Voices from on and off the field sound off on sexism and gender inequality in sports. You can read other articles in the series here. Have a perspective you'd like to add to the discussion? Email us at email@example.com.
Ned Would is a Bay Area queer boy and scientist of ill repute. He has been sighted shooting porn in condemned astrophysics laboratories, coding pornographic websites, pouring liquid nitrogen on naked people for money, inventing open source biometric buttplugs, and sucking dicks for fun and profit.
For me, gender and sports inevitably meet in the hormonal and developmental maelstrom of high school. I played a lot of sports in high school, but none had as strong an effect on my identity as football, despite my best efforts to the contrary.
Playing high school football always had a surreal quality of unfulfilled expectation. While football seemed to be about blocking, tackling, and teamwork, we could feel that it was also in some vague way supposed to be about our manhood (though it was not at all clear what that was). We were aware of participating in a tradition that has become more about America’s national identity than about the experience of any student athlete. As uncomfortable adolescents busy painfully learning about our own identities, we were as a group inclined to internalize both praise and criticism very personally. Although I was an introverted, acne-ridden, mathy, bespectacled future queer who thought of himself as anything but a jock, over time I felt a lot of pressure to let (required) participation in high school sports alter how I thought of myself as a person. I learned some very positive lessons from the experience of actually playing sports, but the culture around sports (and especially high school football fandom) in this country made it difficult to be a young male athlete without internalizing a lot of difficult and harmful assumptions about power, hierarchy, and gender.
At the same time, boys’ identities and goals are expected to change as quickly as our hormones and bodies do when we hit puberty. Suddenly we are expected to be both willing and able to use violence to solve problems, so long as we do so within an established hierarchy, and we are required to register for the draft to make this official. At the same time, physical gender differences become more pronounced, and some students suddenly find themselves much more physically powerful than others. Before we have time to adjust to this shift of power, some boys are singled out through sports into a spotlight of obsessive fandom; it is tough to ignore all the pep rallies, bands, cheerleaders, packed bleachers, TV shows, and movies.
These few boys are then supposed to be showered with acceptance and attention from their peers, role models, and authority figures based on their physical performance. If they are, it is overwhelming. If they are not, they feel cheated. Sex is usually implied as a reward for success, though no skills for negotiating sex are ever discussed. Just when young men should be figuring out who they are, sports culture tells them loudly. Apparently it has everything to do with physically dominating other men to earn the sexual availability of women whose actual preferences are assumed—if even considered. This message is heard both by the football players and the non-athletes alike.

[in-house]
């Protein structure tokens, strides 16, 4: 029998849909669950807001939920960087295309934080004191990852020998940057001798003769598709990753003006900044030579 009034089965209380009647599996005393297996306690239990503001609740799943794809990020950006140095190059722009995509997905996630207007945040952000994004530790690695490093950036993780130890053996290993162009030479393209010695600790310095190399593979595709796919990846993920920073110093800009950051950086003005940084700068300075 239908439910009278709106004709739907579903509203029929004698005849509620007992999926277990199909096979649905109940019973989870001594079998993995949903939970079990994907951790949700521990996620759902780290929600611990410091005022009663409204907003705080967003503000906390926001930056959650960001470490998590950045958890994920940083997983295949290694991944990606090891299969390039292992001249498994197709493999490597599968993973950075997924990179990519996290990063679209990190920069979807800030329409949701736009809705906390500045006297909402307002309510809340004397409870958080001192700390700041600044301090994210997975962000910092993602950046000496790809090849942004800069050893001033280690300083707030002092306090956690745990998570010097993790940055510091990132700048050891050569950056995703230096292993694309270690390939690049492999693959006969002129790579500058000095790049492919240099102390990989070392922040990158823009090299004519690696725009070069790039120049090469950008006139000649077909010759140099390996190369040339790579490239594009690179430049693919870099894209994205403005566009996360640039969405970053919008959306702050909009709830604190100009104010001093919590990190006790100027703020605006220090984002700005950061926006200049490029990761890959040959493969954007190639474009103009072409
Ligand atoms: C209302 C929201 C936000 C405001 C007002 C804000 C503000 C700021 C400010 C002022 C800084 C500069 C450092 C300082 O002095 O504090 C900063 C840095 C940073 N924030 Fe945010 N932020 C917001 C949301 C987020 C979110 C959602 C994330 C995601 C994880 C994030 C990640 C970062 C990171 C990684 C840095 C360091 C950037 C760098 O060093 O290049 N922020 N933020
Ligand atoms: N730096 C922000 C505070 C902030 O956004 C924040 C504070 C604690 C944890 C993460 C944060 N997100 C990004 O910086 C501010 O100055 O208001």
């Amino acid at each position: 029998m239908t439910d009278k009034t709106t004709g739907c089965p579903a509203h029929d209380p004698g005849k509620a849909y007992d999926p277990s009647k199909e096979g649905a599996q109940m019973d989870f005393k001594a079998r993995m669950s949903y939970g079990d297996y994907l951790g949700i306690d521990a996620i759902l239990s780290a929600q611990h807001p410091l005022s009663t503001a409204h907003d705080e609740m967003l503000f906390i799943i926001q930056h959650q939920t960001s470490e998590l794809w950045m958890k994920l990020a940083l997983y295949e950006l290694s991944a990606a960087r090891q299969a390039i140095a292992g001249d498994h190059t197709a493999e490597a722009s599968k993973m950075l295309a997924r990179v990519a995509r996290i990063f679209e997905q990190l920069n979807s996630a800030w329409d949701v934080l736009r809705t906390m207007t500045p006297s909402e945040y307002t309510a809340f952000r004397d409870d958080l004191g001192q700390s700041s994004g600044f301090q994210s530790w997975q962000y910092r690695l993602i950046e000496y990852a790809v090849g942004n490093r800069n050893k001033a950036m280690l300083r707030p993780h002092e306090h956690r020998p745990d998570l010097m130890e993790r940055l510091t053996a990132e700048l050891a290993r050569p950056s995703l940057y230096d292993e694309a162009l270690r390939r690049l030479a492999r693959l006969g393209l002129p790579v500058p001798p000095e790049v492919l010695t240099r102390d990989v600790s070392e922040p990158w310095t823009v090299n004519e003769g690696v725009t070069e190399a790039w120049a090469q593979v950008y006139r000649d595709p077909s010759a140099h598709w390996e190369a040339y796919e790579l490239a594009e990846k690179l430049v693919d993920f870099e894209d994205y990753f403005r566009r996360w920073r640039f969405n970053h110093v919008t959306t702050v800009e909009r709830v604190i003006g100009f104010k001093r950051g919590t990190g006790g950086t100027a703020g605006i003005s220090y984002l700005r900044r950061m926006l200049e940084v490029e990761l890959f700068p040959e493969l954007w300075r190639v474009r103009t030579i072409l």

Adult rugby was an important counterpoint to high school football in my athletic history. My experience with football was intimately tied to my cultural expectations for the sport, but rugby was a complete unknown when I started playing on a men’s team in Switzerland. I felt no obligation to change myself to adapt to what it was supposed to mean to be a rugby player, because I had no idea. I could just focus on what I could learn from playing the game. Possibly for the same reasons, I saw a lot more openness to change and to progress toward gender equality in rugby than in football. Nobody thought it strange if a men’s team had some female players, and our league was incorporating out trans players on both men’s and women’s teams without much pushback. Without a fandom, without a hierarchy, and without any real possibility of moving up in the sport, a lot of the uncomfortable social and gender related stresses I felt as a high school football player were absent in adult rugby.
Whenever we talk about sports, it is important to remember that we are talking about youth. Fifty-five percent of high school students play sports, and only 10% of those continue to play beyond high school. When the media talks about sports and jocks and what we expect of them, adolescent athletes are listening. When we are silent about these issues, adolescent athletes are also listening. We are teaching them who they are, and how to contextualize their new feelings—and also what they cannot talk about. Even if the words they hear are not explicitly gendered, the hierarchy those words impose often is. If high school sports is to be a positive thing, we need to prioritize the experience of young athletes and let them enjoy a game. They might learn about hard work, focus, and teamwork, or decline to play. If we let culture focus on fandom and prioritize the nostalgia of aging patriarchs, we end up projecting our own gender issues and high school hangups onto the next generation.